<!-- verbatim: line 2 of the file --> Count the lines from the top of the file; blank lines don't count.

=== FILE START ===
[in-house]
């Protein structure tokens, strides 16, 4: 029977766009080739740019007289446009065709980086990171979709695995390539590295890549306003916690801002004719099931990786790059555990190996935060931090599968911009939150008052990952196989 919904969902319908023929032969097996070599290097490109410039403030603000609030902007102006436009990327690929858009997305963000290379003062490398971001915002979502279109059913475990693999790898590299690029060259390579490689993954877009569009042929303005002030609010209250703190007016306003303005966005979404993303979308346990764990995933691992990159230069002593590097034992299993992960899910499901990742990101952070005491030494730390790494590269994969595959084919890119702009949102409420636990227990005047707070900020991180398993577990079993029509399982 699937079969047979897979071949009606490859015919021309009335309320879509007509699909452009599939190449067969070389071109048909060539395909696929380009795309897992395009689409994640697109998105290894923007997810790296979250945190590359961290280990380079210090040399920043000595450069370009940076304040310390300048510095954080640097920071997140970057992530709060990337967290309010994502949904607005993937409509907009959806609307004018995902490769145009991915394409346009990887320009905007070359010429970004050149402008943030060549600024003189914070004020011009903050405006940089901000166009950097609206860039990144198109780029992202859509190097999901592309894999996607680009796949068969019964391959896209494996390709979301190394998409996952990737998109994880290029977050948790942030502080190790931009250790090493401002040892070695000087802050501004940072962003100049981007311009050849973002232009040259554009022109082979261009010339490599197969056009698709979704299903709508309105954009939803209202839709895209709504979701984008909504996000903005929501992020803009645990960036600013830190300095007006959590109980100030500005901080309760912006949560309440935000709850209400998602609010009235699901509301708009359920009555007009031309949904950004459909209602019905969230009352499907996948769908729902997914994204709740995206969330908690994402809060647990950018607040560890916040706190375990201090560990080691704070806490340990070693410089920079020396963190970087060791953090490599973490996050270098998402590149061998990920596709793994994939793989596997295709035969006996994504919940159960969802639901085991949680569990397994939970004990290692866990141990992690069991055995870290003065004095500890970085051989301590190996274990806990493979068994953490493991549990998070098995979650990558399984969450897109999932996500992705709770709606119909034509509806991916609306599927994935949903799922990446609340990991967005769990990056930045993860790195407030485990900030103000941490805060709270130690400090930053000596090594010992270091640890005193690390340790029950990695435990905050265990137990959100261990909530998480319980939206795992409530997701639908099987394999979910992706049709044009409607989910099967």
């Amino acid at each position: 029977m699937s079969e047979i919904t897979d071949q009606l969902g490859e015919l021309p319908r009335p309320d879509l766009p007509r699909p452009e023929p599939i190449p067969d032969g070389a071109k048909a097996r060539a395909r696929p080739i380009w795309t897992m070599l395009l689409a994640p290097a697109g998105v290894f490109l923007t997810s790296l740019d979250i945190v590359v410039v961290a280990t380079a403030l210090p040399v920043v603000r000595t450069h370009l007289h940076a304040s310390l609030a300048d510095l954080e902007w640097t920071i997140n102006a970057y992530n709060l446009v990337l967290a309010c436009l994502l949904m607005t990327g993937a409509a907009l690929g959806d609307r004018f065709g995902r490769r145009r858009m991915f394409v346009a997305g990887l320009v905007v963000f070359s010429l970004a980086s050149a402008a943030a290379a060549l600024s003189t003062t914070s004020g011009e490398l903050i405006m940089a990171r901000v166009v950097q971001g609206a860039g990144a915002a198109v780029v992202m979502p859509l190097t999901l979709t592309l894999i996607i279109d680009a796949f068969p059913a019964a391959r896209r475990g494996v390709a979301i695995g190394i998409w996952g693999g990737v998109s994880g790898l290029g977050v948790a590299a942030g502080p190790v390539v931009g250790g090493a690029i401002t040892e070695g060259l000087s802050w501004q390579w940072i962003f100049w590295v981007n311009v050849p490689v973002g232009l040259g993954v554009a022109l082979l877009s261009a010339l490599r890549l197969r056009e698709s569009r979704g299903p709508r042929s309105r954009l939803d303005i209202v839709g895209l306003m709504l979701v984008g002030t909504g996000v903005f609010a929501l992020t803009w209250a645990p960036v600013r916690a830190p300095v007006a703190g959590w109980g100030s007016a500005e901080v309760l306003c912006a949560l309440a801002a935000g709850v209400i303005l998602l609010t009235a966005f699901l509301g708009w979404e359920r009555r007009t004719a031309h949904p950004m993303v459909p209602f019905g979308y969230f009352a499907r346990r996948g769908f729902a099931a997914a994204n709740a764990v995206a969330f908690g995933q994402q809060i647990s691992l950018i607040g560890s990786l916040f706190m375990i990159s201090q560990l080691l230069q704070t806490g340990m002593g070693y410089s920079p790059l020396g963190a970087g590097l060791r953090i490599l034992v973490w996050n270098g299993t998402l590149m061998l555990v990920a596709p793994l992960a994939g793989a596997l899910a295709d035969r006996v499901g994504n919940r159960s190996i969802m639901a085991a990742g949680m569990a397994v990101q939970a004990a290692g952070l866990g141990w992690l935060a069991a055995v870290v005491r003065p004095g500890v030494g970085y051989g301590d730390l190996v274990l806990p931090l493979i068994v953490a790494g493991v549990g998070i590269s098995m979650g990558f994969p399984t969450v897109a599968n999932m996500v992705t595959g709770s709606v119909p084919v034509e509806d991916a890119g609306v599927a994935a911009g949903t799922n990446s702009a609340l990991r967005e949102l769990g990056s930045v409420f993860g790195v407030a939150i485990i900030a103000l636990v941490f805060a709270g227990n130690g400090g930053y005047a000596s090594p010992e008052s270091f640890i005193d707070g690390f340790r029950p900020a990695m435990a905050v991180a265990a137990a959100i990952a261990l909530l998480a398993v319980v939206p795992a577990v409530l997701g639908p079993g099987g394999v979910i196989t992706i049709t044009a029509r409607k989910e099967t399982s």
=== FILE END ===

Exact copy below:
């Protein structure tokens, strides 16, 4: 029977766009080739740019007289446009065709980086990171979709695995390539590295890549306003916690801002004719099931990786790059555990190996935060931090599968911009939150008052990952196989 919904969902319908023929032969097996070599290097490109410039403030603000609030902007102006436009990327690929858009997305963000290379003062490398971001915002979502279109059913475990693999790898590299690029060259390579490689993954877009569009042929303005002030609010209250703190007016306003303005966005979404993303979308346990764990995933691992990159230069002593590097034992299993992960899910499901990742990101952070005491030494730390790494590269994969595959084919890119702009949102409420636990227990005047707070900020991180398993577990079993029509399982 699937079969047979897979071949009606490859015919021309009335309320879509007509699909452009599939190449067969070389071109048909060539395909696929380009795309897992395009689409994640697109998105290894923007997810790296979250945190590359961290280990380079210090040399920043000595450069370009940076304040310390300048510095954080640097920071997140970057992530709060990337967290309010994502949904607005993937409509907009959806609307004018995902490769145009991915394409346009990887320009905007070359010429970004050149402008943030060549600024003189914070004020011009903050405006940089901000166009950097609206860039990144198109780029992202859509190097999901592309894999996607680009796949068969019964391959896209494996390709979301190394998409996952990737998109994880290029977050948790942030502080190790931009250790090493401002040892070695000087802050501004940072962003100049981007311009050849973002232009040259554009022109082979261009010339490599197969056009698709979704299903709508309105954009939803209202839709895209709504979701984008909504996000903005929501992020803009645990960036600013830190300095007006959590109980100030500005901080309760912006949560309440935000709850209400998602609010009235699901509301708009359920009555007009031309949904950004459909209602019905969230009352499907996948769908729902997914994204709740995206969330908690994402809060647990950018607040560890916040706190375990201090560990080691704070806490340990070693410089920079020396963190970087060791953090490599973490996050270098998402590149061998990920596709793994994939793989596997295709035969006996994504919940159960969802639901085991949680569990397994939970004990290692866990141990992690069991055995870290003065004095500890970085051989301590190996274990806990493979068994953490493991549990998070098995979650990558399984969450897109999932996500992705709770709606119909034509509806991916609306599927994935949903799922990446609340990991967005769990990056930045993860790195407030485990900030103000941490805060709270130690400090930053000596090594010992270091640890005193690390340790029950990695435990905050265990137990959100261990909530998480319980939206795992409530997701639908099987394999979910992706049709044009409607989910099967």